And later, as if to karmically repay him on behalf of the animal kingdom, some seagulls give away his location while he’s climbing above the docks where the weapons shipment is arriving or something. He has to do a flip, land behind two guys and grab them before they shoot him.

Perhaps feeling bad about what the seagulls did, a cat later distracts the x-ray scope and saves him. And some rats crawl by him while he’s sneaking under some floorboards, but they don’t do anything to him, signaling a new animal neutrality toward Eraser.

That scene actually has the greatest action scene moment. Eraser hides under the floor until some of his enemies stand above him, then he shoots them through the floor. The bullet holes weaken it enough that he can then tear through and emerge like a monster, pick up two of the rail guns (he’s Schwarzenegger, so he only needs one hand for each) and starts shooting all the other dudes. Doesn’t even need the x-ray.

The attempts to add quirky humor to the movie are not very strong. He disguises himself as a guy delivering balloons, it kinda felt like that part made more sense in an earlier draft. Later he gets a wacky sidekick in the form of a mobster he protected, played by Robert Pastorelli. (I kept thinking this guy was gonna betray him, then I remembered that was STRIKING DISTANCE.) This character and his mobster cousins seem more like criminals from a CROCODILE DUNDEE sequel than a real mob movie, and it’s corny how they’re just supposed to be lovable stereotypes who are willing to risk their lives to help the government out of machismo.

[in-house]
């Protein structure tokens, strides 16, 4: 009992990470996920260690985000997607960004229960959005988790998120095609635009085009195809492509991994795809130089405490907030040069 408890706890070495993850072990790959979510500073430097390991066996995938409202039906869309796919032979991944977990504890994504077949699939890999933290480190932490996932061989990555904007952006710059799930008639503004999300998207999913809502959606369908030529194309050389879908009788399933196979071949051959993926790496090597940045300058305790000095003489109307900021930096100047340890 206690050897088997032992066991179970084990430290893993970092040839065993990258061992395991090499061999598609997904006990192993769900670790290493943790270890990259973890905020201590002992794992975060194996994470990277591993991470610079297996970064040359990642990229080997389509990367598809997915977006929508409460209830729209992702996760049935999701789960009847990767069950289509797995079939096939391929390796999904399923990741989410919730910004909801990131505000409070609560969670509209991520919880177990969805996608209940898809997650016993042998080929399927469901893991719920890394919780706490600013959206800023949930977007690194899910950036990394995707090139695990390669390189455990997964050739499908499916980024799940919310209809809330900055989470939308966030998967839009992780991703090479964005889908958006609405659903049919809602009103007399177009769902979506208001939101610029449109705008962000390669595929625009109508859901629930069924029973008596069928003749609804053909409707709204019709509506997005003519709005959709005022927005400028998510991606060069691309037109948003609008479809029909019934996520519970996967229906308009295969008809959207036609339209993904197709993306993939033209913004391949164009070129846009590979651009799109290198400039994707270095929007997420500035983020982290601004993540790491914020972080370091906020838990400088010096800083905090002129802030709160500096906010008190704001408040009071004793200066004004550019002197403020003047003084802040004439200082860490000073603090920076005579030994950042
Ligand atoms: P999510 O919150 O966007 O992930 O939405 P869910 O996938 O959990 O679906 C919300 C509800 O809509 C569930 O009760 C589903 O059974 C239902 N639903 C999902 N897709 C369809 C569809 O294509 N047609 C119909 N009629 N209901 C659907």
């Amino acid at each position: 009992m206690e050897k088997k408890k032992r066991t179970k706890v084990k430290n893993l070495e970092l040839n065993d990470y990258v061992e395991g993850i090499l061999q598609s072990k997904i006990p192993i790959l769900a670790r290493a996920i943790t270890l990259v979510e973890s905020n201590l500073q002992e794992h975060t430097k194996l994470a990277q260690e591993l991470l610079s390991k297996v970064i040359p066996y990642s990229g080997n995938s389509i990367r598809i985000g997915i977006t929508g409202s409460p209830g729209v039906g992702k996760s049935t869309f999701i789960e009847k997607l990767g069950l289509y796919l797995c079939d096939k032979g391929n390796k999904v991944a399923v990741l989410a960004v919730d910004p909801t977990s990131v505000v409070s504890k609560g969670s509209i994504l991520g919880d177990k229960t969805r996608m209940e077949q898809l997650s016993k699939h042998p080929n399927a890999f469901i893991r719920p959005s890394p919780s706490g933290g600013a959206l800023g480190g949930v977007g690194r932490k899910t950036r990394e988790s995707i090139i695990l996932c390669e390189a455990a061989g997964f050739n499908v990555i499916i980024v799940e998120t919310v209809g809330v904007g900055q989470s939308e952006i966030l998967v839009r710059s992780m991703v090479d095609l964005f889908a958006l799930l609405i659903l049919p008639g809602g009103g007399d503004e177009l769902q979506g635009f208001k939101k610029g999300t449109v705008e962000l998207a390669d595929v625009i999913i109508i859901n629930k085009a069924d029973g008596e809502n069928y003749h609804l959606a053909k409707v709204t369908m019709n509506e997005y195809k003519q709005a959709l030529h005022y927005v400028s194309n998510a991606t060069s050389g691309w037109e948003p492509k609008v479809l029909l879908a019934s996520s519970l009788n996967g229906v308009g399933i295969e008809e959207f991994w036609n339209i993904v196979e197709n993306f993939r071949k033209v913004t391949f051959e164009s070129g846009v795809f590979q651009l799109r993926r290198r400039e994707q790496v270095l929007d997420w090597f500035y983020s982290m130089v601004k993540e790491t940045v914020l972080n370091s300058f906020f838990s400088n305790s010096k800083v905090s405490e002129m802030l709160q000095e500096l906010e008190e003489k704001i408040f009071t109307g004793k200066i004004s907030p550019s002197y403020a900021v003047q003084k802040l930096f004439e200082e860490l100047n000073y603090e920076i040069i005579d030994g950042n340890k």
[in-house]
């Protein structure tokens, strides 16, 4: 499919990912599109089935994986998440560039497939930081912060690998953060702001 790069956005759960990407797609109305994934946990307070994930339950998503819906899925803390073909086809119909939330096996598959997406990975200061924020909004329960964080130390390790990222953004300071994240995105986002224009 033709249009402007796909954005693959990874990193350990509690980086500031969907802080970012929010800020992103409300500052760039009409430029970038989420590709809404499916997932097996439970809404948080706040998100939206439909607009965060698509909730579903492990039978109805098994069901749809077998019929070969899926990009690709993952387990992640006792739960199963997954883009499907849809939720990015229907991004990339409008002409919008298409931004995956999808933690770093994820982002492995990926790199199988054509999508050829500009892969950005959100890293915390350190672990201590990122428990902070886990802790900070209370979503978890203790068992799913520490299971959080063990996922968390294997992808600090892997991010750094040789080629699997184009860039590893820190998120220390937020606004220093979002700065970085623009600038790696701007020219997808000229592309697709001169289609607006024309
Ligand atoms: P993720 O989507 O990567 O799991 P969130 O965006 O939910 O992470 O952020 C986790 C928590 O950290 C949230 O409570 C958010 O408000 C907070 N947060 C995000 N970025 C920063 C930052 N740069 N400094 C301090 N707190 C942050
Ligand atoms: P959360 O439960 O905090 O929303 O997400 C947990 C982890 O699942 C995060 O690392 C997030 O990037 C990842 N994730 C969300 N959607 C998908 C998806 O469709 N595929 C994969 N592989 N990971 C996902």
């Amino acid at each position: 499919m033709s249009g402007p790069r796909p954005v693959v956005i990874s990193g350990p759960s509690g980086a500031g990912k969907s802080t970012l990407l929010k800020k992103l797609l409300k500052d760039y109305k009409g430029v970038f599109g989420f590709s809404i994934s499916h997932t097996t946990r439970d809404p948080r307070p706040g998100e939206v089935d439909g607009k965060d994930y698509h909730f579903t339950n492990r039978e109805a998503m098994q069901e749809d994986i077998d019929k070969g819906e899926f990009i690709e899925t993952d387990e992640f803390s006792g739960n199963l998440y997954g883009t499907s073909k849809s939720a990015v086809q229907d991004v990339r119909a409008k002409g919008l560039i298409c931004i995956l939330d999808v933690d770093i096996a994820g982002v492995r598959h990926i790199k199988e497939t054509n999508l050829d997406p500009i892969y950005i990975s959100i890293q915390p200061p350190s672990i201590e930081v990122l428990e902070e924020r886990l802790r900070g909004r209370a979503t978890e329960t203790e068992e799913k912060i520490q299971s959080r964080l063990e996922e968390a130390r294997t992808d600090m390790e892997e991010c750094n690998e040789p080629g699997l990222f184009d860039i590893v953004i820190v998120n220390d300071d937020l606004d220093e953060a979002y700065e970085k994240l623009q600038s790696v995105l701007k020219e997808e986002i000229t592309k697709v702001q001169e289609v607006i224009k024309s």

I kinda like Williams, but I don’t know why. She’s probly kinda bland in this movie, but I don’t know if it’s her fault or the character’s. She’s got a decent screen presence, but there have been better.

The music by Alan Silvestri is overdoing it sometimes. I mean, I appreciate the effort, but sometimes I wished the music would quit telling me what to do.

Russell is another one of these directors who showed some promise but didn’t do too much or get much credit. He was Frank Darabont’s writing partner turned director. He wrote DREAMSCAPE, directed the very influential DREAM WARRIORS, the underrated remake of THE BLOB, his last one was THE SCORPION KING, but that was 10 years ago. He did THE MASK also. I kinda doubt that holds up, but who knows.